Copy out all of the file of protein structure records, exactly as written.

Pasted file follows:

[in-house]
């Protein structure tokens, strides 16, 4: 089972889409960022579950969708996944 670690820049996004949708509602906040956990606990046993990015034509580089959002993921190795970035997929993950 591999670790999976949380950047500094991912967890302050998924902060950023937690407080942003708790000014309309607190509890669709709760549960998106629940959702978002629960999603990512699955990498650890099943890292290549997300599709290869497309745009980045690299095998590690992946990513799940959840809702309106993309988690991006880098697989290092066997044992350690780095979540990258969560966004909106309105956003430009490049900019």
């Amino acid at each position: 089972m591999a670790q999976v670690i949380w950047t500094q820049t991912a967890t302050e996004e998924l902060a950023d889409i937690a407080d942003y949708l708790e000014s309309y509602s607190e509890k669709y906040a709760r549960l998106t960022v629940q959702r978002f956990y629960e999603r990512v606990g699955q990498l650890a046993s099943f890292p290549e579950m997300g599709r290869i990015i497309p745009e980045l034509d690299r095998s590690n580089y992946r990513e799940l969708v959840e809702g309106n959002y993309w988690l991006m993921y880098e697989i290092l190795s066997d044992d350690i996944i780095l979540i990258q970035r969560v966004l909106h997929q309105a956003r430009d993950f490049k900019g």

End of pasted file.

[in-house]
């Protein structure tokens, strides 16, 4: 089972889409960022579950969708996944 670690820049996004949708509602906040956990606990046993990015034509580089959002993921190795970035997929993950 591999670790999976949380950047500094991912967890302050998924902060950023937690407080942003708790000014309309607190509890669709709760549960998106629940959702978002629960999603990512699955990498650890099943890292290549997300599709290869497309745009980045690299095998590690992946990513799940959840809702309106993309988690991006880098697989290092066997044992350690780095979540990258969560966004909106309105956003430009490049900019």
């Amino acid at each position: 089972m591999a670790q999976v670690i949380w950047t500094q820049t991912a967890t302050e996004e998924l902060a950023d889409i937690a407080d942003y949708l708790e000014s309309y509602s607190e509890k669709y906040a709760r549960l998106t960022v629940q959702r978002f956990y629960e999603r990512v606990g699955q990498l650890a046993s099943f890292p290549e579950m997300g599709r290869i990015i497309p745009e980045l034509d690299r095998s590690n580089y992946r990513e799940l969708v959840e809702g309106n959002y993309w988690l991006m993921y880098e697989i290092l190795s066997d044992d350690i996944i780095l979540i990258q970035r969560v966004l909106h997929q309105a956003r430009d993950f490049k900019g």